As we approach another Thanksgiving Day, I’m reminded of some of the Thanksgiving-related articles I’ve written over the years for Crosswalk.com and was having a difficult time trying to discover a “new perspective” on what I naively thought was one of the only politically undisturbed celebrations we still had.
Most of us probably remember making paper turkeys and pilgrim hats in grade school to commemorate the three-day feast when the Native Americans and Pilgrims joined together in the fall of 1621. The colonies continued to celebrate a day of Thanksgiving concurrently until President George Washington proclaimed November 26th as the national day of public thanksgiving and prayer in 1789.
President Lincoln issued a Thanksgiving Proclamation declaring the last Thursday in November as the day of “thanksgiving and praise” which stood seventy-six years until retailers complained to the President Franklin Delano Roosevelt to move Thanksgiving up a week in order to give shoppers an extra week of Christmas shopping after Thanksgiving.
For the next couple of years, states celebrated on different days until Congress finally passed a law in 1941 declaring Thanksgiving would officially take place on the fourth Thursday of November.
As I think about the progression of Thanksgiving in our country, I wonder how many of us have had our own personal evolution. In other words, “What has thanksgiving become to you?” Is it only something you do when you’re supposed to, reminded of or “feel like”? Does it take place at one meal a year or has it become a way of life?
In this season of thankfulness (or any season for that matter), have you ever wanted to not be thankful? Was there a time you questioned God and His ways? Has your heart ever been so broken you cried out to God for an answer “why” before you would even consider giving “thanks”?
The reason I ask is thatI don’t feel like being thankful right now.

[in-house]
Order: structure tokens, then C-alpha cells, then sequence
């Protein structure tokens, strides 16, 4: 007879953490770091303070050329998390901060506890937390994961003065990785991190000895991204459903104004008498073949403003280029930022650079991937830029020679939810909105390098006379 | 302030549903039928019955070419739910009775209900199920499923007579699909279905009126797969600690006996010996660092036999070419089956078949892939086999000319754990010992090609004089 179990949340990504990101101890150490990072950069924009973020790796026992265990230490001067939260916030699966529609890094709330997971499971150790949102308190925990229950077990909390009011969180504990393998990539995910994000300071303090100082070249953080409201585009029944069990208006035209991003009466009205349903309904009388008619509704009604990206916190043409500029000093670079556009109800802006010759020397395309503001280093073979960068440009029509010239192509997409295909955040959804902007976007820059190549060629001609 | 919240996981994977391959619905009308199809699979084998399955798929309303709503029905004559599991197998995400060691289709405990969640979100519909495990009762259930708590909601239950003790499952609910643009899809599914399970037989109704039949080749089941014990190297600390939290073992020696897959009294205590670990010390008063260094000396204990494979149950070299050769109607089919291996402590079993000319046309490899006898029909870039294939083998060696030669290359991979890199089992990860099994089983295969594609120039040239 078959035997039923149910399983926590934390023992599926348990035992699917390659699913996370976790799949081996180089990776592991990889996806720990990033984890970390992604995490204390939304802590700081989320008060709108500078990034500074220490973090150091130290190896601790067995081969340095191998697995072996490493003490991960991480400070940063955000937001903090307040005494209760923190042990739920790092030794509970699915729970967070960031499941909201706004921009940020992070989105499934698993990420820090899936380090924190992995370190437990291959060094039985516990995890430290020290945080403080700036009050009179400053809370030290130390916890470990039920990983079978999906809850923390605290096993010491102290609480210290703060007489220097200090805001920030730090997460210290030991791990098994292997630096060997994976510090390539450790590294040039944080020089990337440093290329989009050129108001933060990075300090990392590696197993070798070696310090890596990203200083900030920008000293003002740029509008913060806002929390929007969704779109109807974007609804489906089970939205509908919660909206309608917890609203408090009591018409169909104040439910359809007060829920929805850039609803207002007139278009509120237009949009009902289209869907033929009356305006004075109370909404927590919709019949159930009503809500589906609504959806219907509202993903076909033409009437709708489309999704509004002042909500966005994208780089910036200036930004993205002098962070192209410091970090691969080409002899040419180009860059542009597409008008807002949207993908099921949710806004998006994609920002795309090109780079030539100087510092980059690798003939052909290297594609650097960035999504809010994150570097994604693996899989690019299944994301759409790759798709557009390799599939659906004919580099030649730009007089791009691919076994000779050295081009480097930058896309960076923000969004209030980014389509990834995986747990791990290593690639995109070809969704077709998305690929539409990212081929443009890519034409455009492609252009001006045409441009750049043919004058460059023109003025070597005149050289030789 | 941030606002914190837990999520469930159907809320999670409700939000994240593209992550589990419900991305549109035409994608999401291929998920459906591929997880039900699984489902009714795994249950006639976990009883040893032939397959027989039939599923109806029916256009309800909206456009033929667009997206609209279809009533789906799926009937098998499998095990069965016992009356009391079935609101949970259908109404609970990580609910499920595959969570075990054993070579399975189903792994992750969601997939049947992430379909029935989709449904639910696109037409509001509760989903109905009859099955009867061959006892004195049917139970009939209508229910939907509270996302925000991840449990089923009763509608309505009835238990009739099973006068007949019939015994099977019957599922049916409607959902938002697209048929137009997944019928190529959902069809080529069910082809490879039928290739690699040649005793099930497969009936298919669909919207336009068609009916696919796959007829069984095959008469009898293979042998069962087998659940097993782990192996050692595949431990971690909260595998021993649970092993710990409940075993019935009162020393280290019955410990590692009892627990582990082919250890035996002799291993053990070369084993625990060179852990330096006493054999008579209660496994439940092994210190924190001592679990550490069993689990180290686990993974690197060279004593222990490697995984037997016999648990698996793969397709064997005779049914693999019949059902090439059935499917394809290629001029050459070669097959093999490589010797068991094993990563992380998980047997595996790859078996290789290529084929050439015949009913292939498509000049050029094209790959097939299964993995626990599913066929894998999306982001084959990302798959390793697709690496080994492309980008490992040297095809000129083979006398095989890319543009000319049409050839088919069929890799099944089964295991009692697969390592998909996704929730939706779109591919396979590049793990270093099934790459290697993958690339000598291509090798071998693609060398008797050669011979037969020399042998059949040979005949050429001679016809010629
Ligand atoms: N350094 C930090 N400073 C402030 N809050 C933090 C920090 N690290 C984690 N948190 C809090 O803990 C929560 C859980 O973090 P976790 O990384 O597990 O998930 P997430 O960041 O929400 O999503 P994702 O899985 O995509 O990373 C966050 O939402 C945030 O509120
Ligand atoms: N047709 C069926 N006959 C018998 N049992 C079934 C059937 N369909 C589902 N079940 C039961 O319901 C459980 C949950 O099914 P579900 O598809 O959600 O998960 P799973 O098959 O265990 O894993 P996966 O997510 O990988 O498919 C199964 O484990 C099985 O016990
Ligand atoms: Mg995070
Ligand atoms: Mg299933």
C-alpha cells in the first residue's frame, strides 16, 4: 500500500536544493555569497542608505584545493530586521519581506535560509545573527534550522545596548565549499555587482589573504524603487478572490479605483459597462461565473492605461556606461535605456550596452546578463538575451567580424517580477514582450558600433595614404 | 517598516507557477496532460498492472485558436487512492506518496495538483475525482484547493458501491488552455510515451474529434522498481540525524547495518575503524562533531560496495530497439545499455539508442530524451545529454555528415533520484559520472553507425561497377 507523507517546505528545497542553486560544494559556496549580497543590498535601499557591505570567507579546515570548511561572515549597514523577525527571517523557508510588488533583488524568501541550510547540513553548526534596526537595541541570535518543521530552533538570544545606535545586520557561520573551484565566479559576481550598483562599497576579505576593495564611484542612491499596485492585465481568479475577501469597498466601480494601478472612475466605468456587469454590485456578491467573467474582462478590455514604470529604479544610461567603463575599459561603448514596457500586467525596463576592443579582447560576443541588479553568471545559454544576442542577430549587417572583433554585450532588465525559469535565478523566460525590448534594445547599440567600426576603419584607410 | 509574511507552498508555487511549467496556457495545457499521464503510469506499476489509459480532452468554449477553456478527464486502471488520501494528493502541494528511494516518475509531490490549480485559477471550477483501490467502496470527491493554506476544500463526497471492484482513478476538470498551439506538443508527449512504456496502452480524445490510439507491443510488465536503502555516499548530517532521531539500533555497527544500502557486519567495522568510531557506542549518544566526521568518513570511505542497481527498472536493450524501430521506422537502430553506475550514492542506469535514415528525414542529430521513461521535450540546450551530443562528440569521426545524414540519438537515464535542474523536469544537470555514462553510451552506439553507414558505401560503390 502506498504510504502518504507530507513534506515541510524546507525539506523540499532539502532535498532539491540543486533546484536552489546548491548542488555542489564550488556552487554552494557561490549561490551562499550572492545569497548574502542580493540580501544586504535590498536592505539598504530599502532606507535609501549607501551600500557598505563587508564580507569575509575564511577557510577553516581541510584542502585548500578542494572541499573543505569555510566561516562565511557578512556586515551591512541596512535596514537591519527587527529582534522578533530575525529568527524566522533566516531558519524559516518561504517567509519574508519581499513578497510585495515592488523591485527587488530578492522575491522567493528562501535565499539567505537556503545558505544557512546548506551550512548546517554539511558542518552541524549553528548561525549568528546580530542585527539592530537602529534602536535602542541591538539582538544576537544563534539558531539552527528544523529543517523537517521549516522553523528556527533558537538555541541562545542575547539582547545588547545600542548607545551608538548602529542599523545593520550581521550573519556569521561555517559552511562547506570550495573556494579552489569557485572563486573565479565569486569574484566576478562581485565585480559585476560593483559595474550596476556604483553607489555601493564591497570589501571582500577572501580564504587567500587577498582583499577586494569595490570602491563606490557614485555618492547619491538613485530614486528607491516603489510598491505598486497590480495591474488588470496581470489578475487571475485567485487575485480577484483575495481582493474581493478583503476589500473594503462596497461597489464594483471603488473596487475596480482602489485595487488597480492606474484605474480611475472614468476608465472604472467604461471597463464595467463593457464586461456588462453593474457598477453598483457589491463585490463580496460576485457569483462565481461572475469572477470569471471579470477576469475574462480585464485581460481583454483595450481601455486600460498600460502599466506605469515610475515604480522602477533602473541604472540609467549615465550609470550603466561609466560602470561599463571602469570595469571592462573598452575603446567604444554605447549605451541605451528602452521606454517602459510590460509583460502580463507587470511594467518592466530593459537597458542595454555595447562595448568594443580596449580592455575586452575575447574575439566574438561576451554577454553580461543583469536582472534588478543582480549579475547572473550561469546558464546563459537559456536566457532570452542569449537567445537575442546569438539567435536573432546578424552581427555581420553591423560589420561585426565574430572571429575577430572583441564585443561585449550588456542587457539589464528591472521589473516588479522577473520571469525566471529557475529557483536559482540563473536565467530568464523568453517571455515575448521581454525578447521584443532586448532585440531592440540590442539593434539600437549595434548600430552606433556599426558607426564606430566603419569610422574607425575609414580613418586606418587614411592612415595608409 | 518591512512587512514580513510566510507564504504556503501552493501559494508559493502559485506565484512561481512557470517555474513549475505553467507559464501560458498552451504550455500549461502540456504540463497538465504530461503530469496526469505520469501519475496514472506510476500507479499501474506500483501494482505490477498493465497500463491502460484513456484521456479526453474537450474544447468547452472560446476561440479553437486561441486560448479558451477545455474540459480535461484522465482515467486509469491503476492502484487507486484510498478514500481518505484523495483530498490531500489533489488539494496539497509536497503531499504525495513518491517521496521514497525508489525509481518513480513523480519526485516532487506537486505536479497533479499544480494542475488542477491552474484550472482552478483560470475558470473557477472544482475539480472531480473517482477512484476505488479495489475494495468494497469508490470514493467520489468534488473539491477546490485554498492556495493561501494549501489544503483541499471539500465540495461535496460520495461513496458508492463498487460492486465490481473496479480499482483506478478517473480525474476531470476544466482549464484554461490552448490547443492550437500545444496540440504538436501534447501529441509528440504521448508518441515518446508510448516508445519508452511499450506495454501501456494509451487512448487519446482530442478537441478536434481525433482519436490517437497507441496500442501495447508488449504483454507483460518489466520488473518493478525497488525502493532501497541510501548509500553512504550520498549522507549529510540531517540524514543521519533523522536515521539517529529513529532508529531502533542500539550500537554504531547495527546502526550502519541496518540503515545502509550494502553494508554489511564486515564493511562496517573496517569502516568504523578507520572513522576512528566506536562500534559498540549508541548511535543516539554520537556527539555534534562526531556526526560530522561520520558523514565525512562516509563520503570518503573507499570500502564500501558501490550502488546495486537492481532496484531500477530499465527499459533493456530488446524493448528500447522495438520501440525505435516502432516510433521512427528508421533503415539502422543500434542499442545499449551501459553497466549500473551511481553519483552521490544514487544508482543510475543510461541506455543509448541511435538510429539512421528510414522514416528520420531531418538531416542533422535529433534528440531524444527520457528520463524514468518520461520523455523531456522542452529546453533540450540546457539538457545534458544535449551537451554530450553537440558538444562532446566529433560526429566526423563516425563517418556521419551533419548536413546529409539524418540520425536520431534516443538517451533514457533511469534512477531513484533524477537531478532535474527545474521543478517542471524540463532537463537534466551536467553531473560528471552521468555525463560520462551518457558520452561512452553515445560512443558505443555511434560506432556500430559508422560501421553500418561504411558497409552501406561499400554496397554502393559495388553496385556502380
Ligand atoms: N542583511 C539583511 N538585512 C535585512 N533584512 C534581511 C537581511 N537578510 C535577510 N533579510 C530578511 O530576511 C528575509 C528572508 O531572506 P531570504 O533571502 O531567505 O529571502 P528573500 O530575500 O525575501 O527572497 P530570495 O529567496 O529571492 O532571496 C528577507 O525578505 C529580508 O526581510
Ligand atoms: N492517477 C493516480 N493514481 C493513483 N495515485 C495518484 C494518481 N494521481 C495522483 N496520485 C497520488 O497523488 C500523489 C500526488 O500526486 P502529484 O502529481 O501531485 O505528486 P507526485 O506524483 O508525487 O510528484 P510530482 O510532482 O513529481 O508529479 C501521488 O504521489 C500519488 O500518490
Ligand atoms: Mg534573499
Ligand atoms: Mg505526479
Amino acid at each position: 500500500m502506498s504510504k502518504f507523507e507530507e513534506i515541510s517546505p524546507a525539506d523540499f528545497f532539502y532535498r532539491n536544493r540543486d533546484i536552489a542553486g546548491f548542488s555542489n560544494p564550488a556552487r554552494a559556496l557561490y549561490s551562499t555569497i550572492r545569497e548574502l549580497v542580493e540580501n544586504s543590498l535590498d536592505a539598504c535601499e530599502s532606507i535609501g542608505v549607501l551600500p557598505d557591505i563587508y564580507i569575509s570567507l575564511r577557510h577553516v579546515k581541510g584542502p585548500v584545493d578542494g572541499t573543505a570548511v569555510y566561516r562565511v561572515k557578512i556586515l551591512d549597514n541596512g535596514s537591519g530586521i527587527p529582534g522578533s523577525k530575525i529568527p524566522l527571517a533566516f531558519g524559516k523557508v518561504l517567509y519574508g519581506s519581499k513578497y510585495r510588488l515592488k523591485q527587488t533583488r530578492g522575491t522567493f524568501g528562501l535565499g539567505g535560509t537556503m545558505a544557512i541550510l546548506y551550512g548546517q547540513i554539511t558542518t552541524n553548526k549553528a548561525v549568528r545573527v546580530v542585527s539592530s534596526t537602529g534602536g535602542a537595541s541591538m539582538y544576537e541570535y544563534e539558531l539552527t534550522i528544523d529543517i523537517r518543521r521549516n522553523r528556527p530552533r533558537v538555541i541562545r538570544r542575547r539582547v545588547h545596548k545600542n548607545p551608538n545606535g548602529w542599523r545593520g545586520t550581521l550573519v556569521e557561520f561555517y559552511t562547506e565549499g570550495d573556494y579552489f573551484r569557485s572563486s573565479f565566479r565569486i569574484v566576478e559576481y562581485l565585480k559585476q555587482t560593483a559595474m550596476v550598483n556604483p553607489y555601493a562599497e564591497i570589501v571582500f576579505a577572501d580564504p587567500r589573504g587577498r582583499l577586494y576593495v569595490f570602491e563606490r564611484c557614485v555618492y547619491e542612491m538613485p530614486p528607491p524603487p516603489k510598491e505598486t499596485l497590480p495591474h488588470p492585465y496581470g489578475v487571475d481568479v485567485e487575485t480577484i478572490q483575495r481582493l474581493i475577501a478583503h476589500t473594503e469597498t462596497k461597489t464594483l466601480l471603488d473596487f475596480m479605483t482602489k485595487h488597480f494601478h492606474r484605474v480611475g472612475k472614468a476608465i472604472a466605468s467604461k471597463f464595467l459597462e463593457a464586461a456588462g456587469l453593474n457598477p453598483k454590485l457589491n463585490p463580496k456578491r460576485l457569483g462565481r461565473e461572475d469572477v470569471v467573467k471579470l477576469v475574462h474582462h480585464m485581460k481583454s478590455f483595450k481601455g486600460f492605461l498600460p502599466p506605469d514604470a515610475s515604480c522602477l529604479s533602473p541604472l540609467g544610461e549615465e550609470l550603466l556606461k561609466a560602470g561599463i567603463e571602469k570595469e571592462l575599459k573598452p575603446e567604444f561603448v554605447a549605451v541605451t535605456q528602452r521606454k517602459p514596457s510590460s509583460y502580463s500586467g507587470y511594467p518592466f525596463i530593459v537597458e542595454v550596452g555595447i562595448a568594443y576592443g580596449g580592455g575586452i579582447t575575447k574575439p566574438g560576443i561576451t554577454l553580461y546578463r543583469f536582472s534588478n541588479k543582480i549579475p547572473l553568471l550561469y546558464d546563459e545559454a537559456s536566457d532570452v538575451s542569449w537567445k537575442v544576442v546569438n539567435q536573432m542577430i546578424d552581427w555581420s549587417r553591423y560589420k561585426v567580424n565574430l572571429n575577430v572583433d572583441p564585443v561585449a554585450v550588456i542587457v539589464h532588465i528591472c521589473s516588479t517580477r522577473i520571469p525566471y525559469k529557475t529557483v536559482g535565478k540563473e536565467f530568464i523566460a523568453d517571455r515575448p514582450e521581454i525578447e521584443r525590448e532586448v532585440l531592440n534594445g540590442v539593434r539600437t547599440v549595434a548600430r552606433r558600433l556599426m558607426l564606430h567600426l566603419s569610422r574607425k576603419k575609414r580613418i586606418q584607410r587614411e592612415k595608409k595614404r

Before you delete this article or give up your Crosswalk.com Singles alerts, I ask you to hear me out.
At the time of this writing, my older brother, Steve, is in a battle for his life with an aggressive cancer. In order for him to maintain the greatest level of comfort at this point, the doctors, along with him and his spouse, have decided not to treat it anymore. This will quite likely be his last Thanksgiving.
My heart breaks for his wife, four children and my mother. How do I help to make sense of this to my eleven year old nephew? How do I comfort a family during this (supposedly) festive time of year? What words can I say to ease the heart of my mother who is about to lose her oldest son? How do I encourage others (and myself) to continue to believe when it seems as if all of my answers are gone and prayers go unanswered? Why do I have to go through this all alone?
Even though Congress enacted a law to celebrate a day of “thanksgiving” for a specific twenty-four hour period, I am having difficulty with the thought of it.
I have studied the Bible and memorized Scripture enough to hear those verses reverberate in my head about “God not giving us more than we can handle,” “His ways are not our ways,” “He will comfort you in times of trouble”….etcetera, etcetera.